In Chapter 15 of “Dynamic Symmetry: The Foundation of Masterful Art,” I cover subdividing shapes. The things covered in the video reflect a portion of what is covered in the book and shows just how simple it is to divide and combine shapes for your art.
In the next image, we can see how the 4/3 rectangle can be constructed with 4 squares by 3 squares. This is another popular size for photographers and painters.
This next simple example is straight from the book. We take the 1.5 ratio, add .5 (half a square), to get a new ratio of two. This is the ratio of the root 4 grid! This means the root 4 consists of two squares.
Here we can see the root 4 grid with it’s ratio and how it is shown in the wooden blocks.
You’ll learn how to calculate stacked rectangles as well. How ever many rectangles you stack, you always divide the original ratio by that number. So if you take a root 4 rectangle, which has a ratio of 2, and you stack it three times, what do you think we would get? We would take ratio 2 and divide it by three, giving us .666 (2 / 3 = .666). Does this ratio look familiar? It’s the 1.5 reciprocal shape!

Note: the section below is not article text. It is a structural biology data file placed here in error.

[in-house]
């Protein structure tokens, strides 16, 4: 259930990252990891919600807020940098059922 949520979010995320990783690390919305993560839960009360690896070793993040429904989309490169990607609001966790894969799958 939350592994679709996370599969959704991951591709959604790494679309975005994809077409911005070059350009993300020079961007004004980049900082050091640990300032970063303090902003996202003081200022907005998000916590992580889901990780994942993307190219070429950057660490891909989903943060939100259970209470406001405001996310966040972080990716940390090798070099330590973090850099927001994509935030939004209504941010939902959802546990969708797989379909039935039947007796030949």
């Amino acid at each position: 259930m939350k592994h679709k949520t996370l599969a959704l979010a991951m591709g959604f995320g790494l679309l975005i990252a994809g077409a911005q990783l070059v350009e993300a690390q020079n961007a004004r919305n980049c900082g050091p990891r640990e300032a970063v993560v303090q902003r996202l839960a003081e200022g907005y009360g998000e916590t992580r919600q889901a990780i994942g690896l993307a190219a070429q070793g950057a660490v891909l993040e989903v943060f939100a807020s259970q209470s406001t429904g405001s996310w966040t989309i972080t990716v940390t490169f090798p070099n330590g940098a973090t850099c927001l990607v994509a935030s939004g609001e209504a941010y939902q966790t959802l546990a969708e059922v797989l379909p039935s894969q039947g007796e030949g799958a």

See how they all relate to each other?
In the image below we see root 9 rectangles stacked twice. What is the new ratio? Well, if we take the root 9 ratio of three and divide by two (since two are stacked), we get 1.5. Easy! So two stacked root 9 rectangles equals the 1.5 rectangle, which can be used in paintings and cameras.
I’ll breifly discuss another section of the book where I explain how I used the diagonal gauge to find the diagonal of a tree, then composed it with stacked root 9 rectangles.